Project Management

5 Lessons Learned in Project Management for 2016

As the New Year’s resolutions begin to fly and hope is restored for a better tomorrow, now is the time for reflection on the past year and how well things went. In A Girl’s Guide to Project Management, Elizabeth Harrin shares five of the lessons she learned in 2015 that she will carry into 2016.

Five Lessons Learned in 2015

  1. Success planning is imperative.
  2. Uncover your support network.
  3. Agile waterfalls actually work.
  4. Retain lessons.
  5. Multitasking is not productive.

Before you can leave your current position, you will need to find a person to take your place, and for that, you will need “success” planning. It is an arduous task, but you need to find the right person either inside or outside the organization. After you have identified the right person to take on the new role, you must adequately train and groom them for their future role as your successor.

The fastest way in which to grow your career is to network, and for that you need to find people who are doing the same or similar things you do. Make the effort to reach out and connect with people and build your professional list of contacts.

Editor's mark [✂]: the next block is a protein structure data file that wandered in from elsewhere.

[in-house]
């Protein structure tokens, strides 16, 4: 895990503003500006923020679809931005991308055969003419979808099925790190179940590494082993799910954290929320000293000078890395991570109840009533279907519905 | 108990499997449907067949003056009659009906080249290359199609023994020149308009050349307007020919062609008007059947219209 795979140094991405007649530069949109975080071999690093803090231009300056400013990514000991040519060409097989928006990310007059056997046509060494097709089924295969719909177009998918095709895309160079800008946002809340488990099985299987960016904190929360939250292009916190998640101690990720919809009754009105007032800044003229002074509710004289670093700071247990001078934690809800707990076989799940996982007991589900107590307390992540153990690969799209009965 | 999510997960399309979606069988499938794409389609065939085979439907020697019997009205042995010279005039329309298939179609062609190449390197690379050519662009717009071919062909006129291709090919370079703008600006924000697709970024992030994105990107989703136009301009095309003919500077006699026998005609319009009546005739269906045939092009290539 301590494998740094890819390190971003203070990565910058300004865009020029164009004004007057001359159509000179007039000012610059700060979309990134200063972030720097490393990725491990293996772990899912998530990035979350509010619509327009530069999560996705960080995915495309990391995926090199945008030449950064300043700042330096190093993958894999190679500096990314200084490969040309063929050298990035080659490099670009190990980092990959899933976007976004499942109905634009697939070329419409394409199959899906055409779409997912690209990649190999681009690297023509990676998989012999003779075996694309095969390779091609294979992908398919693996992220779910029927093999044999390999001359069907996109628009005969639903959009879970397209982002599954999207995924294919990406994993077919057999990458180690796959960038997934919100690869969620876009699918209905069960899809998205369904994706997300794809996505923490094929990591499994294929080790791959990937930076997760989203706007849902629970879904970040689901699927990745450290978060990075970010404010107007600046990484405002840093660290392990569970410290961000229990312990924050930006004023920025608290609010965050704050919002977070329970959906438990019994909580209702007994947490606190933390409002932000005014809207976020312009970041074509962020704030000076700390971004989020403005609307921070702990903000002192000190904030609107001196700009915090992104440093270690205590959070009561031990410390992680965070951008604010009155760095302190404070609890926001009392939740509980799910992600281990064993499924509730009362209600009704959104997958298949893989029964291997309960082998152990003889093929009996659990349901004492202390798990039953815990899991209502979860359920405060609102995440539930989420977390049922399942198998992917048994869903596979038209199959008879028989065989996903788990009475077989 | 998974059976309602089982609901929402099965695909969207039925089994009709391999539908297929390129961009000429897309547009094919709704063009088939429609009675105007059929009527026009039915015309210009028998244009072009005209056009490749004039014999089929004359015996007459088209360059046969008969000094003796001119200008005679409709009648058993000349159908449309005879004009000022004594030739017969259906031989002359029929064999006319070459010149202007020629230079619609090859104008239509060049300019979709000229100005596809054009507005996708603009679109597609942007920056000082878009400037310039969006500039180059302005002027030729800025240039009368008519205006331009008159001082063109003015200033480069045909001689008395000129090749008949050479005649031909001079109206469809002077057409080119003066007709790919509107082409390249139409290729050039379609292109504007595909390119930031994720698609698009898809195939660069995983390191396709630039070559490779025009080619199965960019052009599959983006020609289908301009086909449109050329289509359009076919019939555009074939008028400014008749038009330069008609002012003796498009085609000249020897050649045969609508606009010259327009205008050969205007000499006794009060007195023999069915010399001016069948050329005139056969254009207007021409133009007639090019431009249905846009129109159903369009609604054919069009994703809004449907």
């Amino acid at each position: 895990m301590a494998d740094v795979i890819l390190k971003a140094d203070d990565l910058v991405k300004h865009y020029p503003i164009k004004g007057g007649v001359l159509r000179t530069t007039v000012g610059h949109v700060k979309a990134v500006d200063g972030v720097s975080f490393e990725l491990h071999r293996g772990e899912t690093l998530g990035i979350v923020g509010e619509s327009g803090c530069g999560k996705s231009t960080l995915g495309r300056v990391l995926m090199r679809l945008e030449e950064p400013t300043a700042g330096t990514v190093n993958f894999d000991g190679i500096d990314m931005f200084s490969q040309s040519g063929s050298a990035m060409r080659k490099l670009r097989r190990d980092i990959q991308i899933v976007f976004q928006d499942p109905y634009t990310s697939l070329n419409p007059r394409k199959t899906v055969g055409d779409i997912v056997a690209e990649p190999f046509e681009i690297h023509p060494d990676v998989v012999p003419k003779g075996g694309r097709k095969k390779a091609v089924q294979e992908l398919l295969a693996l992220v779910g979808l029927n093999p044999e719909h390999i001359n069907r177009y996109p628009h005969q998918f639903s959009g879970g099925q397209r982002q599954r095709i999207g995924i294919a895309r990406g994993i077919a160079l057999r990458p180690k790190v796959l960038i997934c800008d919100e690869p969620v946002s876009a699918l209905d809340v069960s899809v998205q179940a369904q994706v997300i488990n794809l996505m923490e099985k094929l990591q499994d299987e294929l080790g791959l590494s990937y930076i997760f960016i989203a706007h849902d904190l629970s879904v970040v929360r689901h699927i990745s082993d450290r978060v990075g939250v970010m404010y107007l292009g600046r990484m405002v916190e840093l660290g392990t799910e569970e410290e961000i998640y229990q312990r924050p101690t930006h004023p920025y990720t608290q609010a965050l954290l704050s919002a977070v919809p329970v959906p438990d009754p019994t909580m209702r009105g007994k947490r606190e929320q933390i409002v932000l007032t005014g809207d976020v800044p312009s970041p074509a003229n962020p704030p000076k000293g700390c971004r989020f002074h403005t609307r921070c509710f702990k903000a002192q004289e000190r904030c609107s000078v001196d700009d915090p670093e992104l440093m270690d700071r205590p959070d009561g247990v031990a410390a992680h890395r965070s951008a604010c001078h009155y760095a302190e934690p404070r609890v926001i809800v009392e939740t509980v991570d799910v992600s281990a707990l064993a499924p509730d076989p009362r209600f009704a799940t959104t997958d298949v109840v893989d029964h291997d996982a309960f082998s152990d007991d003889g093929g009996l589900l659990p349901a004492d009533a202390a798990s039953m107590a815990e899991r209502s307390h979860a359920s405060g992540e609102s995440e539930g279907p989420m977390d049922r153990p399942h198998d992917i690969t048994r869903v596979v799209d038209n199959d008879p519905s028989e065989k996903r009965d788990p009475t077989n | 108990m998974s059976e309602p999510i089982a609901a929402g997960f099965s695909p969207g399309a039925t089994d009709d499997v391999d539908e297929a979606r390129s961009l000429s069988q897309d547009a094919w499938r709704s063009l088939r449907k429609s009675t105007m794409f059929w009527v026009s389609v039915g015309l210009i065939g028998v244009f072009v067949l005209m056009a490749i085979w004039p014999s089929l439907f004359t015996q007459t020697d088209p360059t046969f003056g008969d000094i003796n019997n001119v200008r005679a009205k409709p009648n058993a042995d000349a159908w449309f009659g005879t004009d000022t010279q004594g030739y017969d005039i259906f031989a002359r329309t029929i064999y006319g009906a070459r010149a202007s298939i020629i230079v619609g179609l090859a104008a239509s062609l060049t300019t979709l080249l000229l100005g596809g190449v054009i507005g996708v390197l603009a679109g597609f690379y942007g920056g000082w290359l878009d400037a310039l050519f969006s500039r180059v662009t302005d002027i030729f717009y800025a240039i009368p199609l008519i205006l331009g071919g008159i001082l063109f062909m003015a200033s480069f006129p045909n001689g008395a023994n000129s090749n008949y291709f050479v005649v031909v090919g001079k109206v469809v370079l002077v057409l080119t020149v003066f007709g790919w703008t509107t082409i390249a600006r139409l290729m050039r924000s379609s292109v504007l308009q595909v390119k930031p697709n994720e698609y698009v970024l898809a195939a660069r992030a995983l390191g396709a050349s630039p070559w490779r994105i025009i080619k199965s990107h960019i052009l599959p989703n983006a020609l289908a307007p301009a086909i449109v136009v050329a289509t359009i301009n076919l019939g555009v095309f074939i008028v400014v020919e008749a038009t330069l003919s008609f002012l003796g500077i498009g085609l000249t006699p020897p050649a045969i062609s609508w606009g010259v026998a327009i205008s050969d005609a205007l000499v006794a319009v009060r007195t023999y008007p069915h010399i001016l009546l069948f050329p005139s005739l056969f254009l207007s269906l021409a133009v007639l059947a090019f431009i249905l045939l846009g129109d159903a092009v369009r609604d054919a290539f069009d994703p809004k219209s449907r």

As for agile waterfalls, they do indeed do their job:

We need Agile waterfalls, and these work. Iterative project plans, with short build times and little, phased waterfalls, help mitigate risk and deliver benefits faster. They work best with a customer embedded in the project team.

If that sounds Agile-y it is, but you can adopt that approach even in a traditional waterfall environment, and you’ll see benefits.

It is one thing to learn something, but it is another to actually retain this knowledge and progress forward in a better fashion. As a whole, project management struggles to actually implement lessons learned, so change that.

Lastly, multitasking kills productivity. It is important, when you have downtime, to be able to take a moment and breath, even in the meager 30 seconds it takes your computer to turn on. A Stanford study reveals that people who work in an environment with a multitude of electronic channels have short attention spans and poor memory. Learn to slow down and allow your brain even 30 seconds to recharge.

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